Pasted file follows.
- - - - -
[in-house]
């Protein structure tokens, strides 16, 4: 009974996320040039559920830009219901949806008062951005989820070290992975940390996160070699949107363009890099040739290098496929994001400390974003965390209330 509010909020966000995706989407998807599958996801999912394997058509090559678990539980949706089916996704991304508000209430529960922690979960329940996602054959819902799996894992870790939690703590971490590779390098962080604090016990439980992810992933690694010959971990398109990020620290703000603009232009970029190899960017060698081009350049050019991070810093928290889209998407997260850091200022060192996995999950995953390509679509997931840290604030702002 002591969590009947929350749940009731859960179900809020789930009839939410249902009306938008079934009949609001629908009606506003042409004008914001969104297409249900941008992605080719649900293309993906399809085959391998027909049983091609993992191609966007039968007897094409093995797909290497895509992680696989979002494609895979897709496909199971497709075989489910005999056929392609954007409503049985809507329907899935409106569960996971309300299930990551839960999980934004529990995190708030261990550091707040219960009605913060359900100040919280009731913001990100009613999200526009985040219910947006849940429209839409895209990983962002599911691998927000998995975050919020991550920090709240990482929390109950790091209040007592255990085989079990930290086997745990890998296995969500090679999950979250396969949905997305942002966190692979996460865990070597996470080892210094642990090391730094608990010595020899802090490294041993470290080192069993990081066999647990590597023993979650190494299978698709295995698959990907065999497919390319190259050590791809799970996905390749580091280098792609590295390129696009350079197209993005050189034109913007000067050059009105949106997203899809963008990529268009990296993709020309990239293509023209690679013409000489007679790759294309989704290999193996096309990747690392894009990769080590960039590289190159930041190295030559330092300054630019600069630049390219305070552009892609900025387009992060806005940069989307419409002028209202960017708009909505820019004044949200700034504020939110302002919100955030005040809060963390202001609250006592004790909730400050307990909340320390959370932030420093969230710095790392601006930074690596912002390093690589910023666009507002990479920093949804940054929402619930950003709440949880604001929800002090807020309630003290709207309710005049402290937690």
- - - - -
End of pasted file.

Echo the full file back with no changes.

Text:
[in-house]
């Protein structure tokens, strides 16, 4: 009974996320040039559920830009219901949806008062951005989820070290992975940390996160070699949107363009890099040739290098496929994001400390974003965390209330 509010909020966000995706989407998807599958996801999912394997058509090559678990539980949706089916996704991304508000209430529960922690979960329940996602054959819902799996894992870790939690703590971490590779390098962080604090016990439980992810992933690694010959971990398109990020620290703000603009232009970029190899960017060698081009350049050019991070810093928290889209998407997260850091200022060192996995999950995953390509679509997931840290604030702002 002591969590009947929350749940009731859960179900809020789930009839939410249902009306938008079934009949609001629908009606506003042409004008914001969104297409249900941008992605080719649900293309993906399809085959391998027909049983091609993992191609966007039968007897094409093995797909290497895509992680696989979002494609895979897709496909199971497709075989489910005999056929392609954007409503049985809507329907899935409106569960996971309300299930990551839960999980934004529990995190708030261990550091707040219960009605913060359900100040919280009731913001990100009613999200526009985040219910947006849940429209839409895209990983962002599911691998927000998995975050919020991550920090709240990482929390109950790091209040007592255990085989079990930290086997745990890998296995969500090679999950979250396969949905997305942002966190692979996460865990070597996470080892210094642990090391730094608990010595020899802090490294041993470290080192069993990081066999647990590597023993979650190494299978698709295995698959990907065999497919390319190259050590791809799970996905390749580091280098792609590295390129696009350079197209993005050189034109913007000067050059009105949106997203899809963008990529268009990296993709020309990239293509023209690679013409000489007679790759294309989704290999193996096309990747690392894009990769080590960039590289190159930041190295030559330092300054630019600069630049390219305070552009892609900025387009992060806005940069989307419409002028209202960017708009909505820019004044949200700034504020939110302002919100955030005040809060963390202001609250006592004790909730400050307990909340320390959370932030420093969230710095790392601006930074690596912002390093690589910023666009507002990479920093949804940054929402619930950003709440949880604001929800002090807020309630003290709207309710005049402290937690």